There’s even a follow-up book, The Duchess of Bloomsbury Street, in which Helene is finally able to travel to England!

 

 

 

 

 

 


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Cloudy with a chance of soup…

As I write this blog post, our weather forecast in Methuen calls for rain/snow showers and wind today with continuing clouds on the horizon for the next few days.  Snow, wind chill factors, overcast –Ah, New England winters!  What’s one to do when you can’t hide under a blanket and hibernate for the season?

Give yourself a warm hug all over with a steaming bowl of soup.  Or how about an easy crock pot stew that makes itself during the day and greets you at the door with an alluring warm aroma?  Hello Crock, I’m home!Image of item

Try recipes from the following cookbooks to combat the Winter Blahs.  As the Campbell Soup commercials say, it’s “Mmm, mmm good!”

Superfood soups : 100 delicious, energizing & plant-based recipes by Julie Morris

Damn Delicious:  100 super easy, super fast recipes by Chunga Rhee

Editor’s Note:  I’ve made a soup, a one-pot meal and a slow-cooker recipe from this book this winter and they were all as the book proclaims:  easy, fast and delicious!

The New Slow Cooker:  comfort classics reinvented by Brigit Binnsmac-cheese

Old-School Comfort Food:  the way I learned to cook by Alex Guarnaschelli

The mac + cheese cookbook: 50 simple recipes from homeroom, America’s favorite mac and cheese restaurant by Allison Arevalo and Erin Wade

Bowl: vegetarian recipes for ramen, pho, bibimbap, dumplings, and other one-dish meals by Lukas Volger

Now, if you will excuse me, a grilled-cheese sandwich and a bowl of hot tomato soup are calling my name!


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Bookish Confessions: my year of reading challenges

I’ve always been a voracious reader, but it wasn’t until this year, that I put myself to the test and signed up for several reading challenges.  For the past decade or so, I’ve been keeping track of the books I read with the title, author, and basic plot description in various book journals.  Thank goodness I did that because I am now, prematurely I think, at the stage where I have to go back through the journals to see if I already read a book that looks somewhat familiar.  How many of you have read 3/4ths of the way through a book before realizing that you already read it?  Sheesh!

This year I decided to put the pedal to the metal and get competitive with myself and see exactly how many books I can read in a year.    In an effort to educate myself, a couple Image result for booksof years ago I started to read classic books that I missed out on in high school.   How could I have gotten through 10 years of higher education and not read George Orwell?  Aren’t all librarians required to read Ray Bradbury’s “Fahrenheit 451”?  When my colleague introduced me to the Classics Club and their reading challenge, it was a match made in heaven — reading classics for my own erudition and getting external credit and praise for it!  Thus, my first challenge is a doozy — reading 50 classics within a five year period.  This year, my first, I have read 5 classics, so I have to step up the pace in the remaining 4 years of this challenge.  I do feel smarter, though!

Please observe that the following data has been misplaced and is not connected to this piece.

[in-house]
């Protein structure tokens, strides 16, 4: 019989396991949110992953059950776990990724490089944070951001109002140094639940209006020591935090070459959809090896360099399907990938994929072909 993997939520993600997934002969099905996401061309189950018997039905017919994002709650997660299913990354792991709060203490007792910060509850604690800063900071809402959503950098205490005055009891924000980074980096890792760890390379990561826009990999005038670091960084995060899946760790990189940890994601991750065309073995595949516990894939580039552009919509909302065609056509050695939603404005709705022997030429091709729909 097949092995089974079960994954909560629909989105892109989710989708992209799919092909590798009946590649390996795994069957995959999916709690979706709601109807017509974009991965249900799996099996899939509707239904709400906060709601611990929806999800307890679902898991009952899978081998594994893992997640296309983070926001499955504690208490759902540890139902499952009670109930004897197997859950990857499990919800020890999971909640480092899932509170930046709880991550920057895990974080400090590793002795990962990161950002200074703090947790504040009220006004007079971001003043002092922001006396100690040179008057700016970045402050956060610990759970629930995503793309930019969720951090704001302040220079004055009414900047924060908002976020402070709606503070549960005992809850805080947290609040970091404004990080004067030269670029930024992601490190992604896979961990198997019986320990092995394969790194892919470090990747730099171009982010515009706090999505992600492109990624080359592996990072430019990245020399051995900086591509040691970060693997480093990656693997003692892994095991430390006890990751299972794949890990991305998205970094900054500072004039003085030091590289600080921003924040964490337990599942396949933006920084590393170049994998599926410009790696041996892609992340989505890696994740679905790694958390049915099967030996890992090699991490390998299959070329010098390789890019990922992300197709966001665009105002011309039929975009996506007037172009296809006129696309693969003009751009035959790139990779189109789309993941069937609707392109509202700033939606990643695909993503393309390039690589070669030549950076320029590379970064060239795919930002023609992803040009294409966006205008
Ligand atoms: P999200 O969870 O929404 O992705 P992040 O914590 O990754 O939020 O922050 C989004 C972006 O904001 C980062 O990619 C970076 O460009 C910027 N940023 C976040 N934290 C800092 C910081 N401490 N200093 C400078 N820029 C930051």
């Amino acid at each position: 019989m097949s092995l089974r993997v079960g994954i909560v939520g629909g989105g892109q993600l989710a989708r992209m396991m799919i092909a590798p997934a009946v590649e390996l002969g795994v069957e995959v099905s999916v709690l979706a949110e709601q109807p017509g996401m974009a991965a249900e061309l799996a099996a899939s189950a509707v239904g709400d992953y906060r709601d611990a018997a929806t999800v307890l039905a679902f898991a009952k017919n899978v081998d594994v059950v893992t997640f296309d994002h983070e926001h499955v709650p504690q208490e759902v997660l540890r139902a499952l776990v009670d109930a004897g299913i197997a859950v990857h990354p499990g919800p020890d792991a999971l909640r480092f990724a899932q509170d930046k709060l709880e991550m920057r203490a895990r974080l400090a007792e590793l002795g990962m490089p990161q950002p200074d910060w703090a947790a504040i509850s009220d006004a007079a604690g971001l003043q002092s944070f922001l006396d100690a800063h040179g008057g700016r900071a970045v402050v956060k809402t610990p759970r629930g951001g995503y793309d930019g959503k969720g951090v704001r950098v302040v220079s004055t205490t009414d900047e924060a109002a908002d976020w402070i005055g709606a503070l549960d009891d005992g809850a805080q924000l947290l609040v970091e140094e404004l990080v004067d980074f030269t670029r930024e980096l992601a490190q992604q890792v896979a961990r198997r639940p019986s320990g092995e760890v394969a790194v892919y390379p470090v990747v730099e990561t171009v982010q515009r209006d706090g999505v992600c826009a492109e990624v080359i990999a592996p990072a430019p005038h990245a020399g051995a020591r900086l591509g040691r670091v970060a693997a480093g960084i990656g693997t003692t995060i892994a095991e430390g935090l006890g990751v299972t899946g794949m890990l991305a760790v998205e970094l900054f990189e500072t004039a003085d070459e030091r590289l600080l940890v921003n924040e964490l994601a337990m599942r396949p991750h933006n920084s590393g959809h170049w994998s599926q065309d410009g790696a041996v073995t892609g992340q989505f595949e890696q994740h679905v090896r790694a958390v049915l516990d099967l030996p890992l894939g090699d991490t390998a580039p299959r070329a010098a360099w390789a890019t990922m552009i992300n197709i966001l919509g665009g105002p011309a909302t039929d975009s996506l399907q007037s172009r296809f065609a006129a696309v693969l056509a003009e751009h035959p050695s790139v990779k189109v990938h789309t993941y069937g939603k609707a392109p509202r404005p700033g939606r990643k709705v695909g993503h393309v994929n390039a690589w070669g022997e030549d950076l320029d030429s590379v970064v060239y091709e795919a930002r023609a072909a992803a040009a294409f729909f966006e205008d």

Next up, the GoodReads challenge.  As I write this post, I have read 97 out of 100 and I am on track to finish by the end of the month.  I have also combined efforts with our Nevins team on GoodReads, so you can check out what your librarians are reading.

Since it sounded fun and I thought it would bring my reading in new directions, I printed out the PopSugar 2016 reading challenge and chose to follow it privately.  Even though it had interesting parameters to meet like reading a book with a blue cover, a book based on a fairy tale, a romance set in the future, I still read what I wanted to read and let fate decide what “fit in” with this challenge.  The final result:  25 out of 40 book categories read.  I didn’t really challenge myself with this.  Maybe it was because I already had to read books I wasn’t comfortable with for the book groups I belong to?

Finally, since I was curious and place setting appeals to me, I recorded what states and countries my reading led me to.  In the United States, my reading took me on a cross-country trip through 26 of the 50 states.  Louisiana garnered the most titles, 5, most probably because I visited New Orleans in March and it is such a colorful, dynamic place to read about.  Internationally, good old literary England won out with 9 titles, although there was a good showing from the African countries (6 titles). Over all, 16 countries, not including America, were represented in the final tally.  Going outside my comfort zone, I read 6 titles that largely took place in outer space, and even one book that took place far beneath the sea — 20, 000 leagues under, in fact.

All in all, this has been a good experiment and one I am willing to embrace again for next year.  Where will your reading take you in 2017?

Happy New Year of Reading!

 

 


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Moody British Mysteries for the Telly

Image of itemImage of itemImage of item

At this time of year, when the weather starts to get chilly and blustery and the daylight gets shorter, I love to watch a good, brooding, British mystery on the “telly”.  I especially love those BBC TV mysteries that are set in the  English countryside, equal parts bucolic and sinister, or the craggy, atmospheric sea-side.  Throw in the English country dialect or a Scottish brogue and I’m in heaven!

Three gripping series that I have watched lately that complement each other well are Broadchurch (with David Tenant and Olivia Coleman, British version), the Vera series* (Brenda Blethlyn and David Leon) and Shetland* (Douglas Henshall).  All three series are set in small coastal towns with atmospheric land/seascapes and feature tough, quirky detectives.  Think a horrible crime committed in a close-knit community where everyone knows each others’ business and relationships are intricate and complicated, including those of the detectives.  Add beautiful and spare landscapes, cable-knit sweaters, blustery weather, and cozy but rustic cottages.   Complete with a haunting soundtrack — both the music and the accents, teasing and taut.

Now, pet, if you will excuse me, I have a hot cuppa and a blanket ready with more watching to do!

 

* Based on the novels by award-winnning author Ann Cleeves